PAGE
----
"I think the stock market is getting into the overbought territory. Gold is due for a pullback. To be honest, I don't see many opportunities out there other than bitcoins." These were the words of wisdom from my good old friend Mr. Speculator. While most have forgotten about the virtual currency, Mr. Speculator thinks there's an opportunity.
His reasoning behind this shows he is very naïve. He said, "The bitcoin prices have come down significantly from their highs. Buy low."
It seems as if Mr. Speculator has forgotten one of the most basic lessons of investing.
Sure, bitcoin prices have declined—in fact, the word "collapsed" should be used. Just a few months ago, one bitcoin could be purchased for more than $1,100. Now, the price hovers below $700.00.
If you are considering bitcoins to be a good investment opportunity, you have to know what is really happening; there are too many concerns surrounding the currency, and investors should be aware of them.
One of the biggest concerns, among many, is that one of the main exchanges where bitcoins could be bought and sold, called Mt. Gox, filed for bankruptcy. Before the exchange filed for bankruptcy, there were complaints about users not being able to withdraw money. With this, there is also evidence of fraudulent activity. (Source: Finley, K., "Bitcoin Exchange Mt. Gox Files for U.S. Bankruptcy as Death Spiral Continues," Wired, March 10, 2014.) This is sending out a wave of fear.
Another concern is that usage of the virtual currency is being questioned. Will bitcoin ever get the currency status?
Consider this: a company called Balanced Energy LLC, based in the Southlake suburb of Dallas, Texas, was told by the Texas securities commissioner to stop using bitcoin for investments in oil and natural gas wells. This move by the state commissioner was the first of its kind. (Source: Preston, D., "Texas Tells Company to Stop Investments Using Bitcoin," Bloomberg, March 11, 2014.)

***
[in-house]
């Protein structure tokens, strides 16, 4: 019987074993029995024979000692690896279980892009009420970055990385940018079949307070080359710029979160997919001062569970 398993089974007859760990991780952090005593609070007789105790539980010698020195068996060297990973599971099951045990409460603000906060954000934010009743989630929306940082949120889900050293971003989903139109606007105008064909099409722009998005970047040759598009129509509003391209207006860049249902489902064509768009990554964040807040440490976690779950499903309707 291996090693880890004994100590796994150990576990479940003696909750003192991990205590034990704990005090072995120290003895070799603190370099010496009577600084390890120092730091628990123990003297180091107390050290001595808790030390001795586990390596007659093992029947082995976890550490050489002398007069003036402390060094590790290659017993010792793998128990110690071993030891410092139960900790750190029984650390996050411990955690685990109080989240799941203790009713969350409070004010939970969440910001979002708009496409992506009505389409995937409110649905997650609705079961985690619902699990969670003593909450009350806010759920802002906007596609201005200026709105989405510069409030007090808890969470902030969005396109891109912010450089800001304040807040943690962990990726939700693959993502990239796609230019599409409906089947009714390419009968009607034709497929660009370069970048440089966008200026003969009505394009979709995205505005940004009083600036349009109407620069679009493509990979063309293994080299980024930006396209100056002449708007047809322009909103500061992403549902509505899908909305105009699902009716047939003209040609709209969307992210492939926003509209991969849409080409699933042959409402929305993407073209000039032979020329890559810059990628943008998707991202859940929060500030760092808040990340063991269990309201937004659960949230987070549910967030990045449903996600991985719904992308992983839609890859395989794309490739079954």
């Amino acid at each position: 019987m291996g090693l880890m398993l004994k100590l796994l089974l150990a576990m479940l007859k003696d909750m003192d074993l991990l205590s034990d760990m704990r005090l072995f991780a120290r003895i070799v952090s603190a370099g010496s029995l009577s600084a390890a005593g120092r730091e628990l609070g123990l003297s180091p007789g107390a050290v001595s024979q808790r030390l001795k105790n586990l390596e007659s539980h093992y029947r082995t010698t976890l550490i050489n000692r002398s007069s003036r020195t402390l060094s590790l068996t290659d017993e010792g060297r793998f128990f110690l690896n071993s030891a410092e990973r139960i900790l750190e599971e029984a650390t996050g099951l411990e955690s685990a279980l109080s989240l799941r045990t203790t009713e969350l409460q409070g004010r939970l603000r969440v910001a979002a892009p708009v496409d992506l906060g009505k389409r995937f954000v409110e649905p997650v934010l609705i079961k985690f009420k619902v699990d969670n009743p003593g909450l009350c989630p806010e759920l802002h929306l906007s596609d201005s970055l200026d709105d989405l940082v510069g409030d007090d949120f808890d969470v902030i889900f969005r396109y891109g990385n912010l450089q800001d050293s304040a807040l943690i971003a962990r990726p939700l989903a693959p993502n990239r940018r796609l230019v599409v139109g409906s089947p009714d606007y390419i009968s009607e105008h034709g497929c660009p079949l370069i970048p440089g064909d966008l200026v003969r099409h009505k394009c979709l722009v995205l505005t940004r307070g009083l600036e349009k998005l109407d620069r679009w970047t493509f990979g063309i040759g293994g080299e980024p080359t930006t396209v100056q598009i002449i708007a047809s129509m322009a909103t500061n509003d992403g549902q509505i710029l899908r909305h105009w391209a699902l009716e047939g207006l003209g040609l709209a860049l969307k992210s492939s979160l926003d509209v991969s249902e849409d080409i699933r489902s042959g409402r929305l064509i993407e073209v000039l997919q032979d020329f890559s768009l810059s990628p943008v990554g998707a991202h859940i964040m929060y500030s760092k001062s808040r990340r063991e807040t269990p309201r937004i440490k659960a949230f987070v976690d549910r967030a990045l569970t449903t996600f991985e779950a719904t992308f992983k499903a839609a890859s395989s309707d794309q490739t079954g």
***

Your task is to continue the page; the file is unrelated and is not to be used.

That's not all. The Japanese government has come out with a strong stance against the bitcoin, as well. The finance minister of the country, Taro Aso, simply said, "It's not money." (Source: Mallard, W., "A week after Mt. Gox collapse, Japan struggles to understand bitcoin," Reuters, March 7, 2014.) This raises further questions about the acceptability of the bitcoin.
Since the bitcoin frenzy began, my stance has been the same: the virtual currency is in a price discovery mode. It's not stable just yet, and it's still not very clear how it will be used and at what capacity. Nonetheless, it's very interesting to me.
Long-term investors should avoid it for now, even though the prices have come down. It can go lower and their portfolio can be hurt. Long-term investors may consider going into bitcoin once the virtual currency is defined and can be used broadly. Until then, it won't be surprising to see the value fluctuate wildly.